JP5118726B2 - Surface treatment head - Google Patents

Surface treatment head Download PDF

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Publication number
JP5118726B2
JP5118726B2 JP2010161194A JP2010161194A JP5118726B2 JP 5118726 B2 JP5118726 B2 JP 5118726B2 JP 2010161194 A JP2010161194 A JP 2010161194A JP 2010161194 A JP2010161194 A JP 2010161194A JP 5118726 B2 JP5118726 B2 JP 5118726B2
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Japan
Prior art keywords
surface
surface treatment
brush unit
floor
air
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JP2010161194A
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JP2011019914A (en
Inventor
ロバート ディンビロー スティーブン
ウィリアム スキューズ アリステア
ジェイムズ ロバート アーシー スペンサー
リクミング ランボーン ヘンリー
アンドリュー マグワイア スコット
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ダイソン テクノロジー リミテッド
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Priority to GB0912356.3 priority Critical
Priority to GB0912356A priority patent/GB0912356D0/en
Priority to GB1000958.7 priority
Priority to GB201000958A priority patent/GB2471918B/en
Application filed by ダイソン テクノロジー リミテッド filed Critical ダイソン テクノロジー リミテッド
Publication of JP2011019914A publication Critical patent/JP2011019914A/en
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    • AHUMAN NECESSITIES
    • A47FURNITURE; DOMESTIC ARTICLES OR APPLIANCES; COFFEE MILLS; SPICE MILLS; SUCTION CLEANERS IN GENERAL
    • A47LDOMESTIC WASHING OR CLEANING; SUCTION CLEANERS IN GENERAL
    • A47L9/00Details or accessories of suction cleaners, e.g. mechanical means for controlling the suction or for effecting pulsating action; Storing devices specially adapted to suction cleaners or parts thereof; Carrying-vehicles specially adapted for suction cleaners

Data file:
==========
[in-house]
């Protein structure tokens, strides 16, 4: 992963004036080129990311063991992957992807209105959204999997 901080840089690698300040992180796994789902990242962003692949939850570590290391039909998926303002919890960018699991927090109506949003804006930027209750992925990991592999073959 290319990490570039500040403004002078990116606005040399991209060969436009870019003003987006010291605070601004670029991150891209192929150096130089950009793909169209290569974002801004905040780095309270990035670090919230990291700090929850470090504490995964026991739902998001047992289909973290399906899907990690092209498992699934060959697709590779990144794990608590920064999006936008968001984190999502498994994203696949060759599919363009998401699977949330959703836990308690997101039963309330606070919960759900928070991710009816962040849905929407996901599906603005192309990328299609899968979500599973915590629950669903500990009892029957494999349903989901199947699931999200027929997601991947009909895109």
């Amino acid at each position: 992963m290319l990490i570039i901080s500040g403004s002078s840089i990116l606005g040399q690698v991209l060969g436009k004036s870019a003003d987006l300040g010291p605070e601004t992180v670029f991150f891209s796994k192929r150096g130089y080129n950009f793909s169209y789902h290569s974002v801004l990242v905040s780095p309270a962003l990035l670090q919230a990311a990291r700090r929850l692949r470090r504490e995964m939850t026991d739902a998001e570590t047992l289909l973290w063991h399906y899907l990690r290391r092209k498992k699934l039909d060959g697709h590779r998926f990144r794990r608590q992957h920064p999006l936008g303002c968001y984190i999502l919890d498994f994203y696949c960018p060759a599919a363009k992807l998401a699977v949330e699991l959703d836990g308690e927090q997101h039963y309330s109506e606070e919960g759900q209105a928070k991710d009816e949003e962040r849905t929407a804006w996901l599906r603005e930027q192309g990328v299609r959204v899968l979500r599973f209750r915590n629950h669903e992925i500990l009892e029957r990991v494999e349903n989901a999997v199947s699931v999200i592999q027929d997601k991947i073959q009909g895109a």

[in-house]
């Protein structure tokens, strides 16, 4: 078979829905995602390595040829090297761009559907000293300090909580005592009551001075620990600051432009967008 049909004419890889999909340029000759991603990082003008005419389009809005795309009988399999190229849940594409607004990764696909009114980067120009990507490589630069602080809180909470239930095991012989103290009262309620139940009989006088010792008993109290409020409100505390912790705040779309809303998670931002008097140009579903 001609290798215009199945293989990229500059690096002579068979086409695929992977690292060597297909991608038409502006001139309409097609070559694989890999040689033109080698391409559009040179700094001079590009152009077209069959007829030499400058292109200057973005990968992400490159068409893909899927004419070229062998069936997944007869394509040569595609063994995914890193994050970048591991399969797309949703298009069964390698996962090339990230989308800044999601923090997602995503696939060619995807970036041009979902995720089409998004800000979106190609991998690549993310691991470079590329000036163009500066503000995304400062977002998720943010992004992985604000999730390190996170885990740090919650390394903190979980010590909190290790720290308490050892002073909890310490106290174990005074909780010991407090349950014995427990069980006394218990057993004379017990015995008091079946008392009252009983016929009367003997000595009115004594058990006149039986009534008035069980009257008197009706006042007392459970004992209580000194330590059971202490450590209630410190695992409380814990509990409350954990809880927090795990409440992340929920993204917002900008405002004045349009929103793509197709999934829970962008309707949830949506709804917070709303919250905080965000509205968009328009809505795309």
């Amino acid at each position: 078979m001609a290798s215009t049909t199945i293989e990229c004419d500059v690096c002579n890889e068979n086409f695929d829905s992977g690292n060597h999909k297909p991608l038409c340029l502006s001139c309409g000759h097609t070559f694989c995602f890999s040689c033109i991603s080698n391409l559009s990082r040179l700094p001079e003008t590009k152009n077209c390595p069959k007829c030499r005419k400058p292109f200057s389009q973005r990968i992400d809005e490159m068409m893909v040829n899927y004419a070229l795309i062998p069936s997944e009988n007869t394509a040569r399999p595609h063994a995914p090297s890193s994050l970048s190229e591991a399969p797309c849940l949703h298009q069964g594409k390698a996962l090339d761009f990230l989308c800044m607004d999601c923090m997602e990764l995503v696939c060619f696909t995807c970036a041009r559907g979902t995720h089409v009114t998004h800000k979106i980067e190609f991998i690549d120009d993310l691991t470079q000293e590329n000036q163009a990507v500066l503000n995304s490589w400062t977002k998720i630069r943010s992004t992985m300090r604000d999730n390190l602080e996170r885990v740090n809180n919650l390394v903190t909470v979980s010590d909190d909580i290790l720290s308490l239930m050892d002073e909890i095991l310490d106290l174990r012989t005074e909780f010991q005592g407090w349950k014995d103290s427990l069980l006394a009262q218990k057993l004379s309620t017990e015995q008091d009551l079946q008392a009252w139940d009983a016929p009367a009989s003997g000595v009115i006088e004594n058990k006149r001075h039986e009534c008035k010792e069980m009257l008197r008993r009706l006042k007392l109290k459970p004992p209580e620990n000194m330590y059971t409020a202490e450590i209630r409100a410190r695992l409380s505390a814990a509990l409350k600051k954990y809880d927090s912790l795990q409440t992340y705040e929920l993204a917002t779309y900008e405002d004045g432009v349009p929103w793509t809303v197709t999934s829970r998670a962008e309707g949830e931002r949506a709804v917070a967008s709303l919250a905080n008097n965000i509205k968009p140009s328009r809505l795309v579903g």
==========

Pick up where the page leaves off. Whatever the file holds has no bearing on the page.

• A47L9/02Nozzles
    • A47L9/06Nozzles with fixed, e.g. adjustably fixed brushes or the like
    • A47L9/0606Nozzles with fixed, e.g. adjustably fixed brushes or the like rigidly anchored brushes, combs, lips or pads
    • A47L9/0613Nozzles with fixed, e.g. adjustably fixed brushes or the like rigidly anchored brushes, combs, lips or pads with means specially adapted for picking up threads, hair or the like, e.g. brushes, combs, lint pickers or bristles pads
    • AHUMAN NECESSITIES
    • A47FURNITURE; DOMESTIC ARTICLES OR APPLIANCES; COFFEE MILLS; SPICE MILLS; SUCTION CLEANERS IN GENERAL
    • A47LDOMESTIC WASHING OR CLEANING; SUCTION CLEANERS IN GENERAL
    • A47L9/00Details or accessories of suction cleaners, e.g. mechanical means for controlling the suction or for effecting pulsating action; Storing devices specially adapted to suction cleaners or parts thereof; Carrying-vehicles specially adapted for suction cleaners
    • A47L9/02Nozzles
    • A47L9/06Nozzles with fixed, e.g. adjustably fixed brushes or the like
    • A47L9/0633Nozzles with fixed, e.g. adjustably fixed brushes or the like with retractable brushes, combs, lips or pads
    • A47L9/064Nozzles with fixed, e.g. adjustably fixed brushes or the like with retractable brushes, combs, lips or pads actuating means therefor
    • A47L9/0646Nozzles with fixed, e.g. adjustably fixed brushes or the like with retractable brushes, combs, lips or pads actuating means therefor with pneumatic actuation

Description

  The present invention relates to a surface treatment head that can be used with or form part of a surface treatment appliance such as a vacuum cleaner.